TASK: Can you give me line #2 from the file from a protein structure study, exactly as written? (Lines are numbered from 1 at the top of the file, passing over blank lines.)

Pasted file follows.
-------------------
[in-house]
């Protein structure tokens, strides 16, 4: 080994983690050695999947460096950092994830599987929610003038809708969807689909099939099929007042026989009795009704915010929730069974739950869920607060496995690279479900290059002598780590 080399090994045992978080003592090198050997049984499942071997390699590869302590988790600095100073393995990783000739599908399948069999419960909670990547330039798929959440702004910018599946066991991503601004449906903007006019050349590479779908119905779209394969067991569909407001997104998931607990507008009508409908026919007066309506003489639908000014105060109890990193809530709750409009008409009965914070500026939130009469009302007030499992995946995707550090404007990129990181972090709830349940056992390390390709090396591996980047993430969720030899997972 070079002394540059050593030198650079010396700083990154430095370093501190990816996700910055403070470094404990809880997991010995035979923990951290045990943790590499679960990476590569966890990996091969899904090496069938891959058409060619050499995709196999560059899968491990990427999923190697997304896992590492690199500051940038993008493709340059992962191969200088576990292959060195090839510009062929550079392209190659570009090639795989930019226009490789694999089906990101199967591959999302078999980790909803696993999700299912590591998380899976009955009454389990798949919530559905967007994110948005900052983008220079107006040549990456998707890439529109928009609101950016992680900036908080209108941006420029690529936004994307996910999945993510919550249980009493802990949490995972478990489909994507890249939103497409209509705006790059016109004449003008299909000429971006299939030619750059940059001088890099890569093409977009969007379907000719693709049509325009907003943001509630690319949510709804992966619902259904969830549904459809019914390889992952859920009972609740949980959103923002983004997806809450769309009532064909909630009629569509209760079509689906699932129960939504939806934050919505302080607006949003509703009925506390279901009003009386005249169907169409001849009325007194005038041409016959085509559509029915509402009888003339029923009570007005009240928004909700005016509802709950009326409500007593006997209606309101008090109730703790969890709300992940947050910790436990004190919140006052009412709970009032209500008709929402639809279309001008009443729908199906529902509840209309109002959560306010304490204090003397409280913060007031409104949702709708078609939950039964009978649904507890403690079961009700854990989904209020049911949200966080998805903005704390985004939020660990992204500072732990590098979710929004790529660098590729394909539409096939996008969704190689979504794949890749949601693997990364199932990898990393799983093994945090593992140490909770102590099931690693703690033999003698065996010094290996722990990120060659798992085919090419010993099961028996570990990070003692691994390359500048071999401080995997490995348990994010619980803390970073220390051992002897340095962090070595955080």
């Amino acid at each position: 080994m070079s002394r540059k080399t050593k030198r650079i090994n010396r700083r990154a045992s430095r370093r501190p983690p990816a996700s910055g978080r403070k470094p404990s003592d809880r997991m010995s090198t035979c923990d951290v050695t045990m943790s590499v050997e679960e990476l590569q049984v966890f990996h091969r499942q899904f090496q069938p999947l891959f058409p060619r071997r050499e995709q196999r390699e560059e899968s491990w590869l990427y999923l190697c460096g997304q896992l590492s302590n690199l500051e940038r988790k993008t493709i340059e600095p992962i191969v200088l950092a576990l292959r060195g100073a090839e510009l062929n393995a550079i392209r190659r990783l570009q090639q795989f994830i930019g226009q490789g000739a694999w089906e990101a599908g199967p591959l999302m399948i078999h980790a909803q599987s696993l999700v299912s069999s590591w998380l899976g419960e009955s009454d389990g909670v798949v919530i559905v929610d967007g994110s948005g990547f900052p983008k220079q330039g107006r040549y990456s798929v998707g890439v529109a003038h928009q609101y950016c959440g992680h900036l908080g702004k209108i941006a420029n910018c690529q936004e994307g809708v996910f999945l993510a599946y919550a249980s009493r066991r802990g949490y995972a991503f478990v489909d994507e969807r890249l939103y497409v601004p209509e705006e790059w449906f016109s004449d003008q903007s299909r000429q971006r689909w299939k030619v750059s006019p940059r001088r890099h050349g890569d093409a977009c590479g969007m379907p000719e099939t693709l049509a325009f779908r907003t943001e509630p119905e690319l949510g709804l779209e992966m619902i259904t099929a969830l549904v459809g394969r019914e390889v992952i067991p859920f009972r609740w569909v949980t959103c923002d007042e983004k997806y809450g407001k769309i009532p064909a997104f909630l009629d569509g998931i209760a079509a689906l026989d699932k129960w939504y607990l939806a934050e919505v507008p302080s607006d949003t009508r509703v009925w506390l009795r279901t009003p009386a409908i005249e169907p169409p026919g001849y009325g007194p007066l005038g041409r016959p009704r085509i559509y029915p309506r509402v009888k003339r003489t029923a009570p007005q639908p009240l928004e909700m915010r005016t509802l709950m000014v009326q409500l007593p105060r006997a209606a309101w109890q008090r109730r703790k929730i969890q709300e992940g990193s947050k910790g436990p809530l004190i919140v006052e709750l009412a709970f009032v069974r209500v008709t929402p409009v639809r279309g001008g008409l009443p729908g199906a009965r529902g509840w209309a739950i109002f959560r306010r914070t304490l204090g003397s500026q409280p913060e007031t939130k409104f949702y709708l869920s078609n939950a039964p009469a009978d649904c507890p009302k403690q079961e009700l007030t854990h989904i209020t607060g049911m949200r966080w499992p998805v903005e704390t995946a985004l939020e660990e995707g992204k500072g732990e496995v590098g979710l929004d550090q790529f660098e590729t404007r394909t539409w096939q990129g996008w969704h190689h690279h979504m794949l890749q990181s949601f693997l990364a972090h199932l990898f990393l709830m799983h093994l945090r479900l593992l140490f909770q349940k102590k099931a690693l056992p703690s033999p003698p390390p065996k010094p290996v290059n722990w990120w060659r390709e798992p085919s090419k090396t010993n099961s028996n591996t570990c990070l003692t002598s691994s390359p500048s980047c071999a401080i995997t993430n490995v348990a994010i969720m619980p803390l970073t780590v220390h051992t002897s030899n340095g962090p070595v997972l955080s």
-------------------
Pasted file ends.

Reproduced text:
């Protein structure tokens, strides 16, 4: 080994983690050695999947460096950092994830599987929610003038809708969807689909099939099929007042026989009795009704915010929730069974739950869920607060496995690279479900290059002598780590 080399090994045992978080003592090198050997049984499942071997390699590869302590988790600095100073393995990783000739599908399948069999419960909670990547330039798929959440702004910018599946066991991503601004449906903007006019050349590479779908119905779209394969067991569909407001997104998931607990507008009508409908026919007066309506003489639908000014105060109890990193809530709750409009008409009965914070500026939130009469009302007030499992995946995707550090404007990129990181972090709830349940056992390390390709090396591996980047993430969720030899997972 070079002394540059050593030198650079010396700083990154430095370093501190990816996700910055403070470094404990809880997991010995035979923990951290045990943790590499679960990476590569966890990996091969899904090496069938891959058409060619050499995709196999560059899968491990990427999923190697997304896992590492690199500051940038993008493709340059992962191969200088576990292959060195090839510009062929550079392209190659570009090639795989930019226009490789694999089906990101199967591959999302078999980790909803696993999700299912590591998380899976009955009454389990798949919530559905967007994110948005900052983008220079107006040549990456998707890439529109928009609101950016992680900036908080209108941006420029690529936004994307996910999945993510919550249980009493802990949490995972478990489909994507890249939103497409209509705006790059016109004449003008299909000429971006299939030619750059940059001088890099890569093409977009969007379907000719693709049509325009907003943001509630690319949510709804992966619902259904969830549904459809019914390889992952859920009972609740949980959103923002983004997806809450769309009532064909909630009629569509209760079509689906699932129960939504939806934050919505302080607006949003509703009925506390279901009003009386005249169907169409001849009325007194005038041409016959085509559509029915509402009888003339029923009570007005009240928004909700005016509802709950009326409500007593006997209606309101008090109730703790969890709300992940947050910790436990004190919140006052009412709970009032209500008709929402639809279309001008009443729908199906529902509840209309109002959560306010304490204090003397409280913060007031409104949702709708078609939950039964009978649904507890403690079961009700854990989904209020049911949200966080998805903005704390985004939020660990992204500072732990590098979710929004790529660098590729394909539409096939996008969704190689979504794949890749949601693997990364199932990898990393799983093994945090593992140490909770102590099931690693703690033999003698065996010094290996722990990120060659798992085919090419010993099961028996570990990070003692691994390359500048071999401080995997490995348990994010619980803390970073220390051992002897340095962090070595955080």